MICHELLE GRATTAN: Now, the report talks about caps also being on third parties and associated entities. Of course, in the last election we saw Homes of Courts Climate 200 spend a lot of money. Nothing like Clive Palmer, I might add, but a lot of money. We saw the teals benefiting not only from that money, but other donations, obviously, and spending a great deal of money in those individual seats. And yet, if third parties are covered by these caps, the argument is that other people unknown candidates will have a lot more trouble in the future getting in, because you have to spend quite a lot to be known if you're not associated with a party or already have a big name. So, how do you weigh up those things? And do you agree with caps applying to third parties?
SPECIAL MINISTER OF STATE: To answer that last question first, yes, we do believe in caps applying to third parties, because you can't have a system which simply says, if you're not a union, not a business or so forth, that you don't have to comply with the rules. It's got to be a level playing field. We will have discussions with all of these groups. In fact, I've already had some discussions with some of these groups that you've just mentioned. I think there's a balance whereby we increase this transparency, and we restrict the ability of rich people simply to buy election results, but at the end of the day, we improve access to our democracy. I think there is a balance there. My job in the next six months before the final report will be to try and find that balance.
MICHELLE GRATTAN: Now, you said that reform should be bipartisan, but the interim report had a dissenting report from the Coalition. So, are you willing to go it alone, not to wait for bipartisanship?
SPECIAL MINISTER OF STATE: My preferred position with all electoral reform is that it should be bipartisan. When I was the Shadow Special Minister of State, I worked closely with Senator Cormann, who was then the Special Minister of State and then his successors - there was a couple of them - to try and get this consensus position. I think Australian democracy works best when the Parliament works together to get the best result for the community. I haven't given up hope that we can get consensus on this occasion. I think it must have dawned on all of the political parties that there's a problem with transparency and there's a problem with who can participate successfully in Australian election results. I think there is a balance there and it's my intention to start those discussions now that the report has been handed down, to try and achieve that.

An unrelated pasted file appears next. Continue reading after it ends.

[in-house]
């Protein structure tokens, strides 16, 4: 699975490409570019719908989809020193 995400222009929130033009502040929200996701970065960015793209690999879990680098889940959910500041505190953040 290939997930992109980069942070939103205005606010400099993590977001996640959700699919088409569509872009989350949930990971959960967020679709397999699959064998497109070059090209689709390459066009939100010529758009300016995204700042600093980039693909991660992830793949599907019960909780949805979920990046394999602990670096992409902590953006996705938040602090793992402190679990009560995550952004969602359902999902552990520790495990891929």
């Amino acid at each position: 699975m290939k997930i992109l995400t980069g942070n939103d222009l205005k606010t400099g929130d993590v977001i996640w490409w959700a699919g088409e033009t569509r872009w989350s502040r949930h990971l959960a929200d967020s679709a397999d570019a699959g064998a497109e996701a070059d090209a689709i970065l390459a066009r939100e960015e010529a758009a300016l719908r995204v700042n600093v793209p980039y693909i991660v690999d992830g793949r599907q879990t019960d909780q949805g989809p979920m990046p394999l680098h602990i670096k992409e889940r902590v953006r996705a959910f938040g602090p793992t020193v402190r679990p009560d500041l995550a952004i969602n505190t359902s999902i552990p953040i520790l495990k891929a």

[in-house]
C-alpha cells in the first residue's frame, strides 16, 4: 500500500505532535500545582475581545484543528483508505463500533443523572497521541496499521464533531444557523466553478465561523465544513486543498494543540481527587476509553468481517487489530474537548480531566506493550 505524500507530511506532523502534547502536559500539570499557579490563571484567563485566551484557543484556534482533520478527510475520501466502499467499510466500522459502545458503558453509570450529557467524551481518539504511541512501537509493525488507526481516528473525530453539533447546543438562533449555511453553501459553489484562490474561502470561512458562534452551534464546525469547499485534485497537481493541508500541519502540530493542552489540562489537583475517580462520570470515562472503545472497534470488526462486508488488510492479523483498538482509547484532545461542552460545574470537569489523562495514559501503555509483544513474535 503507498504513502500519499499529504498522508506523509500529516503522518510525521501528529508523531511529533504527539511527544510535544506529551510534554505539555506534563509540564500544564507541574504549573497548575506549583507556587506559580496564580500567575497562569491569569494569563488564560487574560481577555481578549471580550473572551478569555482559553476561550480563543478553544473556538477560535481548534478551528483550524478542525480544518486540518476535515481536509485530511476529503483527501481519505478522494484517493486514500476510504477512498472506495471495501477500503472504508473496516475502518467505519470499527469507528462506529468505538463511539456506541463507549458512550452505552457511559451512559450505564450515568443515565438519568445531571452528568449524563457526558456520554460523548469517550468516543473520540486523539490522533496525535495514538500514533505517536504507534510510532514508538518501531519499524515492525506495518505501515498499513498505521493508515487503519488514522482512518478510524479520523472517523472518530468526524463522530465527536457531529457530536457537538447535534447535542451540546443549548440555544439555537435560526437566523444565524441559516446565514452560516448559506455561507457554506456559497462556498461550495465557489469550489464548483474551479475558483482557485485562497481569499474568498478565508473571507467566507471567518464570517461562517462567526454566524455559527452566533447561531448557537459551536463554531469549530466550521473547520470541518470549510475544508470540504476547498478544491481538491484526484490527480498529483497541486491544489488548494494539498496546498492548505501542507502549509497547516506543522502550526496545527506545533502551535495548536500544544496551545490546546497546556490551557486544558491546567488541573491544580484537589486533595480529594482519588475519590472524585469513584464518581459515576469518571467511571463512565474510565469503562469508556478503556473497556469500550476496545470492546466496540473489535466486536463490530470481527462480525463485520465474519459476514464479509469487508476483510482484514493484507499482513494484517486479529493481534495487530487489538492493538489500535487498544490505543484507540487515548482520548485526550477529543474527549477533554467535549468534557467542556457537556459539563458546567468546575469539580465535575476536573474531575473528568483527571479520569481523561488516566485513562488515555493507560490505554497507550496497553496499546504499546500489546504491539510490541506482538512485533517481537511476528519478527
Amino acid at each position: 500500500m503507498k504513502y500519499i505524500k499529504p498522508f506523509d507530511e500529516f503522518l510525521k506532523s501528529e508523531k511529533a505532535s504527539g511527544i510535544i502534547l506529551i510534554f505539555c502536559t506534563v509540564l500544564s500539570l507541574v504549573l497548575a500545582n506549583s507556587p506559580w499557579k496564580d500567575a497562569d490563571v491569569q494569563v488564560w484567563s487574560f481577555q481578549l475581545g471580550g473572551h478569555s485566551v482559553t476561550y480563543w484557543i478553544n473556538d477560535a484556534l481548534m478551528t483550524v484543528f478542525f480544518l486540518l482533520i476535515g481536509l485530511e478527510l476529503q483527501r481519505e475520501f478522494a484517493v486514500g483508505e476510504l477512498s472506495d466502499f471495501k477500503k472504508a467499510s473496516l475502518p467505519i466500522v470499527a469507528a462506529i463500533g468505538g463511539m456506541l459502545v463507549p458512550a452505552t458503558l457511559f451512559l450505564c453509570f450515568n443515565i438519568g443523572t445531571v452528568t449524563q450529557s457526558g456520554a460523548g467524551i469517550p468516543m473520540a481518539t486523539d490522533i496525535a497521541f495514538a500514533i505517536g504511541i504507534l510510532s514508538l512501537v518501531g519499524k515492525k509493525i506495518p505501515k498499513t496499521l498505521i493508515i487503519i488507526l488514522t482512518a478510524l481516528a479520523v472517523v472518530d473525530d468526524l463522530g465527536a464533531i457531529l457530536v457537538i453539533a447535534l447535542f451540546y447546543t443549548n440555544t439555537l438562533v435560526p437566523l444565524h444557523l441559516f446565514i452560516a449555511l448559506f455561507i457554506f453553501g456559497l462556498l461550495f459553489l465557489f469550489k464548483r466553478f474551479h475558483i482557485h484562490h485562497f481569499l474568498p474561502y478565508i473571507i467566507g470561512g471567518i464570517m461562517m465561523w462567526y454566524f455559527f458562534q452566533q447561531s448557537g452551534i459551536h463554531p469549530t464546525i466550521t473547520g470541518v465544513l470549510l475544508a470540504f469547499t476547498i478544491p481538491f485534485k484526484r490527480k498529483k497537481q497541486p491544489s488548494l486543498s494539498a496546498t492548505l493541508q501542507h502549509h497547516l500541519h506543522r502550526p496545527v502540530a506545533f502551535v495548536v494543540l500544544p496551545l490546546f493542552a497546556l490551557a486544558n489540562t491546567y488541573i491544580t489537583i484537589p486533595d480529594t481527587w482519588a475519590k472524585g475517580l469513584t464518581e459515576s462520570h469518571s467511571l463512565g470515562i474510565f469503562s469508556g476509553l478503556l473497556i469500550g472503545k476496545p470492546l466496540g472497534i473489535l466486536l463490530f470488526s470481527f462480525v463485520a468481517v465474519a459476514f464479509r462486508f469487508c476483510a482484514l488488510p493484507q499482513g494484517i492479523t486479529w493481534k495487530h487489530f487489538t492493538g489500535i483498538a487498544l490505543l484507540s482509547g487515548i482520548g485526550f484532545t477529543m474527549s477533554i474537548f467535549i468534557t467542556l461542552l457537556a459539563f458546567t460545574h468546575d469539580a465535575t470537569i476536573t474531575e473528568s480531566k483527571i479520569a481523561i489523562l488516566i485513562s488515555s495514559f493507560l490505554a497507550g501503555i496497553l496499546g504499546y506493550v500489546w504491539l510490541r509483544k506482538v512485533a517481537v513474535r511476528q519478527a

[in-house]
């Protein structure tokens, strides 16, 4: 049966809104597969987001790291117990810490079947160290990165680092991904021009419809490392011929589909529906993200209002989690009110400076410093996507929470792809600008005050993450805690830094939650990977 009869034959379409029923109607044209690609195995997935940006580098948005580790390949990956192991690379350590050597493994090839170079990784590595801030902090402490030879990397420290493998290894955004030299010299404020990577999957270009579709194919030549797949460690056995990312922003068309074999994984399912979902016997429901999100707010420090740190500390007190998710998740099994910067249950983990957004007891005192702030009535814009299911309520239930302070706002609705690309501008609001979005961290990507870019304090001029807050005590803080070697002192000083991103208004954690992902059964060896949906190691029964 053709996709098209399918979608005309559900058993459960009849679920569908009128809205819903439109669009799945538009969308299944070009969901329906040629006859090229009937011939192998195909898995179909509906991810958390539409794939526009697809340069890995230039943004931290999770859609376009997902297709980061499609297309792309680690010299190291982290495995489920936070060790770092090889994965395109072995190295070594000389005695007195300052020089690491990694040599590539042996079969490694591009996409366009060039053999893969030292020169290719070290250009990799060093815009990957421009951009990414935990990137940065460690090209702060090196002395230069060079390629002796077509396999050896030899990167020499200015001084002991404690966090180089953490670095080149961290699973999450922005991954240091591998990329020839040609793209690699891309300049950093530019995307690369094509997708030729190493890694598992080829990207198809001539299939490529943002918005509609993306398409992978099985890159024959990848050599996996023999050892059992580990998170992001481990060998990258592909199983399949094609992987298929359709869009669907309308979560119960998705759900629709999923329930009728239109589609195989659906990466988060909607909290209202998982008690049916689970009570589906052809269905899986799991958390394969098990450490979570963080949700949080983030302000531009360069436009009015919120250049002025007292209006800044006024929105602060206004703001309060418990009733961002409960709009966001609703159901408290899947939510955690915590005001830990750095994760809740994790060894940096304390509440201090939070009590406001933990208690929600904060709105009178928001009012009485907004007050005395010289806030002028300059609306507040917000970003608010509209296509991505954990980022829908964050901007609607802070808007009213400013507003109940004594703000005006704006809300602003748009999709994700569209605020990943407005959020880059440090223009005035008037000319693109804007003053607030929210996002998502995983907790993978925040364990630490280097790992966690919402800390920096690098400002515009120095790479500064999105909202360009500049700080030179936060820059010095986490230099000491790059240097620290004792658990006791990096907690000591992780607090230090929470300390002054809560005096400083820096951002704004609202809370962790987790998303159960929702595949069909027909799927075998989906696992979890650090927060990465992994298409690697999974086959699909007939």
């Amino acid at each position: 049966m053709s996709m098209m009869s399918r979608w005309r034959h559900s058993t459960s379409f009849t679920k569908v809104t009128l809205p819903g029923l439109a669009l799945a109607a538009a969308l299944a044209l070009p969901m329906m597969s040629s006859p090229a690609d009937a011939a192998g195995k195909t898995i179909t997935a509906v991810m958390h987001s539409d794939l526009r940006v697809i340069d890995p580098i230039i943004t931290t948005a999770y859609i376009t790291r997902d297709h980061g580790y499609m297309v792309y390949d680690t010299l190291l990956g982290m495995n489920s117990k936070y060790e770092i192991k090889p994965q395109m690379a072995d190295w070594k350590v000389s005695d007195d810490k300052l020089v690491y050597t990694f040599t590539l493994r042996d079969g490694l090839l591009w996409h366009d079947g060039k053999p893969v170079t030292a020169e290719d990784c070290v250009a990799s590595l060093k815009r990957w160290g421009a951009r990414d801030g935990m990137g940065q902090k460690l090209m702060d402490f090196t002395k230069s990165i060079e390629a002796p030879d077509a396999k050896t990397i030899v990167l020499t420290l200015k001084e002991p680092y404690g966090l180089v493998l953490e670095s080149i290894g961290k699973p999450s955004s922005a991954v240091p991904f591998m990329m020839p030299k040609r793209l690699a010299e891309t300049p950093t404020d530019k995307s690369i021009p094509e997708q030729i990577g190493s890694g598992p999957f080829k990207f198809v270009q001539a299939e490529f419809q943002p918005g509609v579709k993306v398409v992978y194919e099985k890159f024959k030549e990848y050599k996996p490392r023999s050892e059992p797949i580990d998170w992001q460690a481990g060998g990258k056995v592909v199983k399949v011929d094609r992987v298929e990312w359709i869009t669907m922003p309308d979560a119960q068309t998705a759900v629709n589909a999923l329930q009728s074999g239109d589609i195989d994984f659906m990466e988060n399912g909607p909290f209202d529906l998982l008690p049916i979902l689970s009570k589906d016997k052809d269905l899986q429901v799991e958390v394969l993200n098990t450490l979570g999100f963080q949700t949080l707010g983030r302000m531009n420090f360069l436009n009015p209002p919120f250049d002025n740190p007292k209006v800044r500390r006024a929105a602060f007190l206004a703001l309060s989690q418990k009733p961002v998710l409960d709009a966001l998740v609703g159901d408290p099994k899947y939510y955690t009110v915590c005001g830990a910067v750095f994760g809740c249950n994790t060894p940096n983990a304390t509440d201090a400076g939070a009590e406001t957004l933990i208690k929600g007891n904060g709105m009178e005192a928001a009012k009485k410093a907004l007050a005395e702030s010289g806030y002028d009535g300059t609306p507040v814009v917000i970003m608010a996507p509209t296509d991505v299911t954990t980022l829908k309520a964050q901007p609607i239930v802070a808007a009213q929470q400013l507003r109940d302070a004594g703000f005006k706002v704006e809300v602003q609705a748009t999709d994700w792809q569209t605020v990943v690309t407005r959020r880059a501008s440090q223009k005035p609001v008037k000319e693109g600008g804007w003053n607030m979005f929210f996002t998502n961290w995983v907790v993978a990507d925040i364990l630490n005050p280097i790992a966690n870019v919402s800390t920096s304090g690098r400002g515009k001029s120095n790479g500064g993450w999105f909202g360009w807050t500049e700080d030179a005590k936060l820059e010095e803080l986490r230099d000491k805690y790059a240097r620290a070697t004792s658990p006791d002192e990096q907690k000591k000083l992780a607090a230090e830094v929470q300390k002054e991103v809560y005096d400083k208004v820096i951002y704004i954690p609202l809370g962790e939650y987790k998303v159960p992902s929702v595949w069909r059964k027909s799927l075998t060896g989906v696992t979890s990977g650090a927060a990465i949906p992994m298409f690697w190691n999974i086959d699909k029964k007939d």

MICHELLE GRATTAN: Even before the final report?
SPECIAL MINISTER OF STATE: Even before the final report. I think the problem will be that if we were, for instance, to leave it to the final report, and the final report comes down in December, you're probably not going to get into meaningful negotiations into February. And then you're running against the timetable for the next election. I'd like to see a consensus outcome before the end of the year and that implemented either this year or early next year, so that the Australian Electoral Commission has got plenty of time to implement whatever changes we agree upon.
MICHELLE GRATTAN. So, you want them for the next election, and you want a total package, not just some of these things, but all these things that we've canvassed?
SPECIAL MINISTER OF STATE: Yeah. Look, I think all of the recommendations are worth giving consideration to. As I said, I am keen to get consensus and that'll be my objective over the next six months.
MICHELLE GRATTAN: The report also favours legislation for truth in advertising. How difficult is this? Because, for example, we're seeing in the referendum campaign that some claims are said to be misinformation by some people, but they're also said to be legitimate arguments and facts by others.